(Theodore was Ted's older brother who joined the University Company in Nov. 1915. He became ill with spinal meningitis while at a training camp in England and did not make it to France)

Sept. 8, 1916 he wrote:
"Up the line is a German dugout which the Australians took and there the Canadians relieved them. They(the Germans) certainly do nice dugouts, soft as can be made, step down and about forty feet below the ground. This one has wallpaper in it. It's all some(illegible) would think they were going to stay here for keeps."

Nov. 9, 1916
"With the 3rd battalion, having a fine time. The line is quiet and we have been putting over trench mortars and you can see them in the air, we are about 1000 yds from the German lines."

April 4, 1917
"(Spent)the morning going for water about a mile away. Coming back, Fritz put one about ten yards ahead and blew up 124 rounds of (illegible) and trench mortars and killed(one) right in a dugout and one fellow was standing on top. He (was) still going strong through the air. I was behind a plank and shrapnel was coming all around me. Marc (another soldier) was ahead of me and then he beat it around a corner and I followed down a dugout. We got half buried because Fritz puts one in the doorway and also seven more followed. Ten minutes after, we beat it for our dugout and then five stretcher cases. We got about fifty yards from our dressing area ramps and he (the enemy) blows up some more trench mortars and also (a)bridge. Very exciting time."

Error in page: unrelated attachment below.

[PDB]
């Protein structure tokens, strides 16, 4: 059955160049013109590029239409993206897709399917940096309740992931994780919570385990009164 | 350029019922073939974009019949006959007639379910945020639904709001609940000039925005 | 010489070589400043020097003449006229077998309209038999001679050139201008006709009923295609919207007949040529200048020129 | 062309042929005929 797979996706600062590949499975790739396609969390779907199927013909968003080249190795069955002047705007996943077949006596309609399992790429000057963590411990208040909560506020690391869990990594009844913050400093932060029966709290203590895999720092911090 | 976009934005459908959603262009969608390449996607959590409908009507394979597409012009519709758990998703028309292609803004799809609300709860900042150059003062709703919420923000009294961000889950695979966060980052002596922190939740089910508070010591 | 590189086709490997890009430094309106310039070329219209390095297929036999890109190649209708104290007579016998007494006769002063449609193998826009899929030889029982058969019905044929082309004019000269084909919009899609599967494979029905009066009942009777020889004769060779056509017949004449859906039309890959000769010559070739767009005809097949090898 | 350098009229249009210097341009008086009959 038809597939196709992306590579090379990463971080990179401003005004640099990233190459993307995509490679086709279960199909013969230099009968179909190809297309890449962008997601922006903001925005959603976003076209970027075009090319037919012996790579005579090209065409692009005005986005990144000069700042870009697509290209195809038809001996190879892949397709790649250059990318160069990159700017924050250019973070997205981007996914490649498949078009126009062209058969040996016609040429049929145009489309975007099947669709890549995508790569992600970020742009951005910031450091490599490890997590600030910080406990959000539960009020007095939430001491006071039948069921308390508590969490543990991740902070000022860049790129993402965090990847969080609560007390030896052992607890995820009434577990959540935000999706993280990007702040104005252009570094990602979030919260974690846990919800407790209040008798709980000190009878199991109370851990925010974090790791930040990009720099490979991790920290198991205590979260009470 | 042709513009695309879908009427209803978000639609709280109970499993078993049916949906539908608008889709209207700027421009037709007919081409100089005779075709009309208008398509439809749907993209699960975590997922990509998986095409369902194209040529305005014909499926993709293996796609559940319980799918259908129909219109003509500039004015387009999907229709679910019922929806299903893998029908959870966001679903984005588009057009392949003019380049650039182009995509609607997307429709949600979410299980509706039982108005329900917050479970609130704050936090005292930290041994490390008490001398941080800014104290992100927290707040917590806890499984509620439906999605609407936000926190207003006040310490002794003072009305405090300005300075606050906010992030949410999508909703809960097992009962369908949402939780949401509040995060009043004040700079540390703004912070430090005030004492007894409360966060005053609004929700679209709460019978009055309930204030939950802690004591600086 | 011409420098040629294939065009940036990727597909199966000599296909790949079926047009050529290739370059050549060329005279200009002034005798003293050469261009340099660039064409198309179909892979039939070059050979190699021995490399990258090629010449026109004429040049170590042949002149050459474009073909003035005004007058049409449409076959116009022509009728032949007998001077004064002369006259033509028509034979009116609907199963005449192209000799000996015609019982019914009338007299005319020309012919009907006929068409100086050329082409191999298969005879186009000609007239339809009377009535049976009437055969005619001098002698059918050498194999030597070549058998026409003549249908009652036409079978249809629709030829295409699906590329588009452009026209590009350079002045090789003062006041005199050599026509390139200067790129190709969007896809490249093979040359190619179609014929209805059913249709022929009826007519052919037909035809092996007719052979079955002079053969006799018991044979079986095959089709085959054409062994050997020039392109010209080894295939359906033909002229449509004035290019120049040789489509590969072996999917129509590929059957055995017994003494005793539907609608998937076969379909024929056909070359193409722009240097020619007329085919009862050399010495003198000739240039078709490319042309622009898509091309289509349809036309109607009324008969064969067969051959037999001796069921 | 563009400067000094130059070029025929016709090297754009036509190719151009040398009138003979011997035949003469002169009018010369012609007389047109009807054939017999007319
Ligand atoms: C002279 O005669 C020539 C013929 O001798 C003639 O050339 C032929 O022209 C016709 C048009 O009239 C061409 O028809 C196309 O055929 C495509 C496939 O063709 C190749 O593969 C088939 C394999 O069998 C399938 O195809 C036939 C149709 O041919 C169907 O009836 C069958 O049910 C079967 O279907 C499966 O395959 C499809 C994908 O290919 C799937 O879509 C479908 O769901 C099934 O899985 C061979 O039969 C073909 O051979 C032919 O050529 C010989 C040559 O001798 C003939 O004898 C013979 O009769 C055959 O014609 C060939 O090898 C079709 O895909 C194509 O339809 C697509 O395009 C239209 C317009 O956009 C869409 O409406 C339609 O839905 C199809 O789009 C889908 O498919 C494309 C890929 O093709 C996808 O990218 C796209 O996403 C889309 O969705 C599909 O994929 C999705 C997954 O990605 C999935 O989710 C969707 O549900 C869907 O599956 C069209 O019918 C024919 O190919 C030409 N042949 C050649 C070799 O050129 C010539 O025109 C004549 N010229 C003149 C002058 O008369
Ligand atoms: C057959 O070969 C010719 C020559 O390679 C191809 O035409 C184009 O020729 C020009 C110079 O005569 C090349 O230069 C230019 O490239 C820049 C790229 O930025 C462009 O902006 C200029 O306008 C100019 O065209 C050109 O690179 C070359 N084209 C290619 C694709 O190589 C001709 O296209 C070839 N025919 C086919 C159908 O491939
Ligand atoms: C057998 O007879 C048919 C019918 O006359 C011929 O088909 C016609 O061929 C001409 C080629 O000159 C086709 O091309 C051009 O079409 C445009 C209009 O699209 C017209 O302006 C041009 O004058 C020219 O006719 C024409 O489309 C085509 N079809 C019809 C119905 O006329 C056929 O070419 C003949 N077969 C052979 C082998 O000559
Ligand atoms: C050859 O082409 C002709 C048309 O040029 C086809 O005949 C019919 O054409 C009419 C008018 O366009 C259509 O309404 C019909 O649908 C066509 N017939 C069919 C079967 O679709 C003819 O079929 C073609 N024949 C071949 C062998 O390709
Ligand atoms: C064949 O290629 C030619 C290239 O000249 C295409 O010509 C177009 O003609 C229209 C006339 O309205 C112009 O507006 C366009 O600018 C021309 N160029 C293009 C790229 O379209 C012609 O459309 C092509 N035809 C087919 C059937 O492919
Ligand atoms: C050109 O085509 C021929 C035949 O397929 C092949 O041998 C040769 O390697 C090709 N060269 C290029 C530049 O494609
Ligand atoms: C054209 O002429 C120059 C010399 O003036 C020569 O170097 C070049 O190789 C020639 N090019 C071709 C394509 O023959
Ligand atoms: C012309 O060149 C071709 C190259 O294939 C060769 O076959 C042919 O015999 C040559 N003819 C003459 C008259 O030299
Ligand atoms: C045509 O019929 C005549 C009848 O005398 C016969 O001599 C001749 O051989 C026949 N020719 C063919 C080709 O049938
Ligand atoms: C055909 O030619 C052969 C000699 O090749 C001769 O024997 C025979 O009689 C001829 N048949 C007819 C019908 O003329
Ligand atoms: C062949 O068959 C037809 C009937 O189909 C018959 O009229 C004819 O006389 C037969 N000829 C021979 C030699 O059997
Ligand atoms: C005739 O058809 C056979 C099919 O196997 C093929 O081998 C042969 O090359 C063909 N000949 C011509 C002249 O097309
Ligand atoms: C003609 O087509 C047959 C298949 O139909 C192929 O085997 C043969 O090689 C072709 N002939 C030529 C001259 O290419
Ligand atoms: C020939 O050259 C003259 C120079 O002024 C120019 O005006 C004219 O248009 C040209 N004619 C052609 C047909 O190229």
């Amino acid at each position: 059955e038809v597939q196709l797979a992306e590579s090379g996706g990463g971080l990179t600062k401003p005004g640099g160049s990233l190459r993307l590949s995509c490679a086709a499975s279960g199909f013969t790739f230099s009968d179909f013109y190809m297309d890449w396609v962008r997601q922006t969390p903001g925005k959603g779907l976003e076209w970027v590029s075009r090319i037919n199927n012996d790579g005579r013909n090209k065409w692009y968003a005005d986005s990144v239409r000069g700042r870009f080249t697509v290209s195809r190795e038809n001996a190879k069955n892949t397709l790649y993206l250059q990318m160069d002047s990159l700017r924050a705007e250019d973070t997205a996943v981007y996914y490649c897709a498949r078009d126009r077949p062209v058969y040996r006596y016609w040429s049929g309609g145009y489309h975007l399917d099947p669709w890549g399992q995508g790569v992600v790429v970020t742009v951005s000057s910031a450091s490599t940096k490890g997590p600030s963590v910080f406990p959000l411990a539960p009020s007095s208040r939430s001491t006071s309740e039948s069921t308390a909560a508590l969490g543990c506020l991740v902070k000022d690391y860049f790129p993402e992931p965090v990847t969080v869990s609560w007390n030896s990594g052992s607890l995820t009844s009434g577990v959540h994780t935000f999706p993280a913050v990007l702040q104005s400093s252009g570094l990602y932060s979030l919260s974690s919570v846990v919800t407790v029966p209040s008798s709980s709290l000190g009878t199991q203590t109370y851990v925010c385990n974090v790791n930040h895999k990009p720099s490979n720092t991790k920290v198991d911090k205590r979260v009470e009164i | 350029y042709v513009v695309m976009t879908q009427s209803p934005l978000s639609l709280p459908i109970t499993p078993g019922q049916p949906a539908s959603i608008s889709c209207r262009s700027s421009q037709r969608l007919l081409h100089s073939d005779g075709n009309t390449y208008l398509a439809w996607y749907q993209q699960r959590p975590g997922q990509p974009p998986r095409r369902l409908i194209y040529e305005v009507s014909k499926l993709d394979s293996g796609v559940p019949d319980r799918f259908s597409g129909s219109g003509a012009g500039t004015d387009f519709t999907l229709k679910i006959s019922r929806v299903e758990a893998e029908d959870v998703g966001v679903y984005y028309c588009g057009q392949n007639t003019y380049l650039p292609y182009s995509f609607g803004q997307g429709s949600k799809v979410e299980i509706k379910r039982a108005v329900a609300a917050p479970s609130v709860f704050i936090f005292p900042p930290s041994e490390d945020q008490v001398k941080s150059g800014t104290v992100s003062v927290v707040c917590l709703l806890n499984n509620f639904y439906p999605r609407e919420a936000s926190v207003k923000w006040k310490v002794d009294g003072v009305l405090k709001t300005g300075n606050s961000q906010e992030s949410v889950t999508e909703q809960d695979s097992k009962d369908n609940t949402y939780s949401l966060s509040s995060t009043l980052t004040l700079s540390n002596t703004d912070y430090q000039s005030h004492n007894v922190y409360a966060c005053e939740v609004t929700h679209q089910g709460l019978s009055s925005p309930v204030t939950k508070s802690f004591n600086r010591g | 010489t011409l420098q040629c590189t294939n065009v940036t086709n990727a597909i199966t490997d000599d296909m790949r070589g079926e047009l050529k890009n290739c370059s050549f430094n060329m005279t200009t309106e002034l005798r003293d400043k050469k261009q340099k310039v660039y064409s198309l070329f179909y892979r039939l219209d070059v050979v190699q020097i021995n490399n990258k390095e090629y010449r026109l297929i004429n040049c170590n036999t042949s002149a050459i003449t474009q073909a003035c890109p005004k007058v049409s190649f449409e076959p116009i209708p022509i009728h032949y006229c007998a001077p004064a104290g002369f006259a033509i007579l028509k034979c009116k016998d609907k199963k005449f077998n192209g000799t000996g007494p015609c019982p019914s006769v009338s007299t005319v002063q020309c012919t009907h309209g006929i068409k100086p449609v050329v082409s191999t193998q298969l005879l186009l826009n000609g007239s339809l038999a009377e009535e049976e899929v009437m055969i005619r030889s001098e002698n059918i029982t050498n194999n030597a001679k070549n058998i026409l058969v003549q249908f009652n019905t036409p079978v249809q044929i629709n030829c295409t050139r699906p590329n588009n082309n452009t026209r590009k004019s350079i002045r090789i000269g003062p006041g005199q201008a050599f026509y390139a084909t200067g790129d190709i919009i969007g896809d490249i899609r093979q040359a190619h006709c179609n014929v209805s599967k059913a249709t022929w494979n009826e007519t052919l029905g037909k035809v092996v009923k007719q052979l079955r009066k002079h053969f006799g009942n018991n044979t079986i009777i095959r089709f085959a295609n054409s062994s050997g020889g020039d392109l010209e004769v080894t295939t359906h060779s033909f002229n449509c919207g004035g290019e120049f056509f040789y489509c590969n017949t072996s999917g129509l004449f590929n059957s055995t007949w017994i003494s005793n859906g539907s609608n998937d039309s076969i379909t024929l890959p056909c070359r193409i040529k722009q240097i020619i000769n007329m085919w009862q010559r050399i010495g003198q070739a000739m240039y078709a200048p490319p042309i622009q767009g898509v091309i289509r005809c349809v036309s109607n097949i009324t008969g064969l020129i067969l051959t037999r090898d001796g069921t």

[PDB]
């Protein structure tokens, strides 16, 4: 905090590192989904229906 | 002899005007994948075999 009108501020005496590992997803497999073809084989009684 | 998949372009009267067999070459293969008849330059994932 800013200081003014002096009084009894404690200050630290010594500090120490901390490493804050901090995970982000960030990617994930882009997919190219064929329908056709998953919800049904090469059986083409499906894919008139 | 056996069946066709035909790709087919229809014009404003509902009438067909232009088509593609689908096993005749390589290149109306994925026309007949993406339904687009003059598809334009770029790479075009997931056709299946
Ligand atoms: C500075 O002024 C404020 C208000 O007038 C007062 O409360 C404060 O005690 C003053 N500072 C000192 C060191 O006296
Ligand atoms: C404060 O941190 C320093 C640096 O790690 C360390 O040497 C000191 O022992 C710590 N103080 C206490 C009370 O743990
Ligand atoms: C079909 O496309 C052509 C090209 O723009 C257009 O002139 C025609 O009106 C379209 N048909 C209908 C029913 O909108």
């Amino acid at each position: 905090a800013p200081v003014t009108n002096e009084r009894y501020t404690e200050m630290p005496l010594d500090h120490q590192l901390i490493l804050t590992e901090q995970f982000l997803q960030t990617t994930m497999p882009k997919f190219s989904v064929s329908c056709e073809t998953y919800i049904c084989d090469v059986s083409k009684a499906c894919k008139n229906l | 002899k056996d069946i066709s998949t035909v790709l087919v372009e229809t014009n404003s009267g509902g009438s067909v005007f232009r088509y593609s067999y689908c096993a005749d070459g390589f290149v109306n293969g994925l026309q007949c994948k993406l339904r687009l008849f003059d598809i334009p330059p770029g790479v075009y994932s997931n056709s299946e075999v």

That is the last entry in his trench journal. He was injured shortly after and we don't think he returned to the front. After the war, Ted returned to Vernon where he raised a family. He became a fruit inspector and moved to Oliver where he retired. On April 15, 1982, the Oliver Chronicle printed a photo from the local Vimy Dinner showing Ted and eight other Vimy vets. He passed on in 1984.

Research Your Family's Military History

Stephen Davies, Project Director at the Canadian Letters and Images Project has these suggestions on how you can locate information about your family member:

  • A good starting point is always the online attestation papers from Library and Archives Canada, with the attestation papers of everyone who served. They can be searched by name or service number.
    Library and Archives Canada
  • For those who had relatives that died in the war, the Commonwealth War Graves Commission will provide information about where the individual is buried, when he died and his service number.